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  • Title: King Lear (Quarto 2, 1619)
  • Editor: Pervez Rizvi
  • Coordinating editor: Michael Best
  • ISBN: 978-1-55058-463-9

    Copyright Michael Best. This text may be freely used for educational, non-profit purposes; for all other uses contact the Editor.
    Author: William Shakespeare
    Editor: Pervez Rizvi
    Not Peer Reviewed

    King Lear (Quarto 2, 1619)

    Enter Cornwall, Regan, Gonorill, and Bastard.
    2060Corn. Poste speedily to my Lord your husband, shew him this
    The army of France is landed, seeke out the villaine Glocester.
    Reg. Hang him instantly.
    Gon. Plucke out his eyes.
    2065Corn. Leaue him to my displeasure, Edmund keepe you our si-
    ster company. The reuenge we are bound to take vpon your trai-
    terous father, are not fit for your beholding, aduise the Duke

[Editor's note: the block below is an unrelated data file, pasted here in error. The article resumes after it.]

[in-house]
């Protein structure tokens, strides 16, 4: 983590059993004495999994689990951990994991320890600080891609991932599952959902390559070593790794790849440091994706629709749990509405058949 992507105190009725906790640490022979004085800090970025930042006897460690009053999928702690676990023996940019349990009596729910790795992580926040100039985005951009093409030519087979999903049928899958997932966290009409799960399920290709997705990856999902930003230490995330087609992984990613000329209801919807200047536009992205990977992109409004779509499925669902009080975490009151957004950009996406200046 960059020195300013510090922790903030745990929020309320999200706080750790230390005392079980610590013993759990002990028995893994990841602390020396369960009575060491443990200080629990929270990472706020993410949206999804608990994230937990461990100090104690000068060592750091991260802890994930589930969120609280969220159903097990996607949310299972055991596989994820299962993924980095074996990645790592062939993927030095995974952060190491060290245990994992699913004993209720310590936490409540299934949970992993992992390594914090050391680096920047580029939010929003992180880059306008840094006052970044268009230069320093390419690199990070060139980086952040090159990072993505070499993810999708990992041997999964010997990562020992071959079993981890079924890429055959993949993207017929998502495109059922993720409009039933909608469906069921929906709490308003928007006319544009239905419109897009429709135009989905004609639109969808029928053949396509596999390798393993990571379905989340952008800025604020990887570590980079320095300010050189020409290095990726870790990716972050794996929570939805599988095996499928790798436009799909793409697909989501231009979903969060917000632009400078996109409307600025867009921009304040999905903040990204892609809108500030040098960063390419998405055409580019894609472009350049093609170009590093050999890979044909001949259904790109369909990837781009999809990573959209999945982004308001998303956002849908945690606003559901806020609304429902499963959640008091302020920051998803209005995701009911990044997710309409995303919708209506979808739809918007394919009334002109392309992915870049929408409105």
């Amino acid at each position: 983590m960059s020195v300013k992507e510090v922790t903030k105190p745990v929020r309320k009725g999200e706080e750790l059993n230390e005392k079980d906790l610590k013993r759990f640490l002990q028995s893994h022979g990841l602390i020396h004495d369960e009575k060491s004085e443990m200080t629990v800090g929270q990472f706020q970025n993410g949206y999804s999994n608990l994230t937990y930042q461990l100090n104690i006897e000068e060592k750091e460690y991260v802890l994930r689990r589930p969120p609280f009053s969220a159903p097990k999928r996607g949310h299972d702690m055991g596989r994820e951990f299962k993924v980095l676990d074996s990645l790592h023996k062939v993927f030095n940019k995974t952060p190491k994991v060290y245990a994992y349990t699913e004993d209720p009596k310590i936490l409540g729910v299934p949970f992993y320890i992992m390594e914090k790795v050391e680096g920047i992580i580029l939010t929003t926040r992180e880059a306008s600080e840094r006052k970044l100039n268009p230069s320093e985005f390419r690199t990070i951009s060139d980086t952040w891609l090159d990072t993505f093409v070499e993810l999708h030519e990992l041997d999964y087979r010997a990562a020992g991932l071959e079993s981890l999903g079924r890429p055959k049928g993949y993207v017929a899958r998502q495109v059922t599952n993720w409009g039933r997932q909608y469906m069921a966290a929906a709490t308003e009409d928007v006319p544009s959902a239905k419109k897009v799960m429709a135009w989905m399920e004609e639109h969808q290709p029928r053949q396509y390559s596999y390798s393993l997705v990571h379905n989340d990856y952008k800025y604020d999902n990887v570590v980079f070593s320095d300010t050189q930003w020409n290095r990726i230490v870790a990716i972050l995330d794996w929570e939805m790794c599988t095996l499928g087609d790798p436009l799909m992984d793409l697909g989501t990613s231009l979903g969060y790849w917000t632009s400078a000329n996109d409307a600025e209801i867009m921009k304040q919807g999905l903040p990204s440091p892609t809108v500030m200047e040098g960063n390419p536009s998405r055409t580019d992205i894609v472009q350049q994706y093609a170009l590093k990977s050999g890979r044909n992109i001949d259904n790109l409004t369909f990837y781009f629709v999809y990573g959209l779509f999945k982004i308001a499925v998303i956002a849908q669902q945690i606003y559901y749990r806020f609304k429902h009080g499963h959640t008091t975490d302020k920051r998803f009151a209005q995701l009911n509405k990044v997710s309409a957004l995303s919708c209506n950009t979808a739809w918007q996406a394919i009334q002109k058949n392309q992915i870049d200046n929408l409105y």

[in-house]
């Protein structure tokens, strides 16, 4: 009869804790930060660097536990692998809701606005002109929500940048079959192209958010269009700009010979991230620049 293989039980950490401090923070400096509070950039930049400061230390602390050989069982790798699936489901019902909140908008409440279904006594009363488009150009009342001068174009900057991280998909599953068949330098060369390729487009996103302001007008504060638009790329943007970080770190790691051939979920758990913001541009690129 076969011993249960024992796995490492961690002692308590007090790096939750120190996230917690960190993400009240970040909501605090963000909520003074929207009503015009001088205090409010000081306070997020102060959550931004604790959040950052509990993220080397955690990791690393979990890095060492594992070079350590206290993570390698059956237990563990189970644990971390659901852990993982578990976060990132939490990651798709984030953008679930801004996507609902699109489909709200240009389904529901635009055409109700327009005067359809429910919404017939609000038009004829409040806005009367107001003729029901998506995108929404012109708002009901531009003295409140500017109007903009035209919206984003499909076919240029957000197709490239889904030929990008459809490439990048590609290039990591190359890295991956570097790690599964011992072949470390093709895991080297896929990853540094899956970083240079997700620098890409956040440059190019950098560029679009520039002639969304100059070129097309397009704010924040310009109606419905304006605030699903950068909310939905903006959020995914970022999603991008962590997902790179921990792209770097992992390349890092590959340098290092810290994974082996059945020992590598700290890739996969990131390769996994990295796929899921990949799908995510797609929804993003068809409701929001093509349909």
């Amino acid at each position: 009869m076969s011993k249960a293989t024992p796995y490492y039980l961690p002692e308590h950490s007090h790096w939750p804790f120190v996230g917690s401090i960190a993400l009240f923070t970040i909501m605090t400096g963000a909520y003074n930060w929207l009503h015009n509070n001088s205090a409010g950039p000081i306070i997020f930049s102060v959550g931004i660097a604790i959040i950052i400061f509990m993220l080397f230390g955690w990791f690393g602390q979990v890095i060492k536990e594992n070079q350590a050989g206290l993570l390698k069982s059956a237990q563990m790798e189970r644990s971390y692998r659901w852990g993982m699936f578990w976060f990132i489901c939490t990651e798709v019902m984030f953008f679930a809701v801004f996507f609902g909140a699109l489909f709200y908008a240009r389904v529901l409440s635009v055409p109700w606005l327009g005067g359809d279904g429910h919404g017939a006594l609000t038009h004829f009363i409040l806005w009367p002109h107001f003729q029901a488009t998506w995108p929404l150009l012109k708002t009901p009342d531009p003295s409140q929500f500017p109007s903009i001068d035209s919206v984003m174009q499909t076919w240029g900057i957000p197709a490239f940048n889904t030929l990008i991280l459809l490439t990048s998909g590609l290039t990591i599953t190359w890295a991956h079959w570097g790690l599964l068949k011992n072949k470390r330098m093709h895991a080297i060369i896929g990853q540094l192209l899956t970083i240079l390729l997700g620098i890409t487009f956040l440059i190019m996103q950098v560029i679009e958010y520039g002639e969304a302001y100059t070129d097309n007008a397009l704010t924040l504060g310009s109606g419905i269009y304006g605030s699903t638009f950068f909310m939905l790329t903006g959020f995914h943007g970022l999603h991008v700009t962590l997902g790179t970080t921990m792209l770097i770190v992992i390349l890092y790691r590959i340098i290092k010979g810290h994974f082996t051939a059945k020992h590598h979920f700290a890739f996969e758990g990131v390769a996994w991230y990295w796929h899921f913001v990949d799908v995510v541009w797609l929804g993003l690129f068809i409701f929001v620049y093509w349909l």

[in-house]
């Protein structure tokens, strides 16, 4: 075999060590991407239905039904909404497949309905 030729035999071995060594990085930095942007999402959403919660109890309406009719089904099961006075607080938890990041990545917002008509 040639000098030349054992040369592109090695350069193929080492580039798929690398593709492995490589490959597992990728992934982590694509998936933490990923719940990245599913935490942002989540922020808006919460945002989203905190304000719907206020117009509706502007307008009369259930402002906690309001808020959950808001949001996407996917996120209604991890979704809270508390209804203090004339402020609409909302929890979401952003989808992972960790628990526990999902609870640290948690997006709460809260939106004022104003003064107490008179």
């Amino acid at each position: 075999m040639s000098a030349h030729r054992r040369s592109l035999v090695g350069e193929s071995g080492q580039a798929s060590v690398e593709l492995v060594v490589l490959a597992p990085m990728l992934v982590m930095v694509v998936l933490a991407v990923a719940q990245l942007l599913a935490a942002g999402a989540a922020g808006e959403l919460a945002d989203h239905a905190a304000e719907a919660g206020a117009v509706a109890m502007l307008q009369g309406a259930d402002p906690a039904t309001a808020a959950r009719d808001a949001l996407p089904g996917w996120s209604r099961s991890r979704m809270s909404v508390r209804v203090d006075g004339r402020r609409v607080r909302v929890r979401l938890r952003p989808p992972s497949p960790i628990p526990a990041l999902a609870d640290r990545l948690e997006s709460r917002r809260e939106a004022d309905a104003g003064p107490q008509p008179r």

where you are going to a most festuant preparation, wee are
    bound to the like.
    Our poste shall be swift and intelligence betwixt vs;
    2070Farwell deare sister, farwell my Lord of Glocester.
    How now, wheres the King?
    G3 Enter
    The History of King Lear.
    Enter Steward.
    Stew. My Lord of Glocester hath conueyed him hence,
    2075Some fiue or sixe and thirty of his Knights hot questrits after
    him, met him at gate, who with some other of the Lords depen-
    dants are gone with him towards Douer, where they boast to
    haue well armed friends.
    2080Corn. Get horses for your misttris.
    Gon. Farwell sweet Lord and sister.
    Exit Gon. and Bast.
    Corn. Edmund farwell: go seeke the traitor Glocester,
    Pinion him like a theefe, bring him before vs,
    Though we may not passe vpon his life
    2085Without the forme of iustice, yet our power
    Shall do a curtesie to our wrath, which men may blame
    But not controle; who's there, the traitor?
    Enter Glocester, brought in by two or three.
    2090Reg. Ingratefull Fox tis he.
    Corn. Binde fast his corky armes.
    Glost. What meanes your Graces, good my friends consider,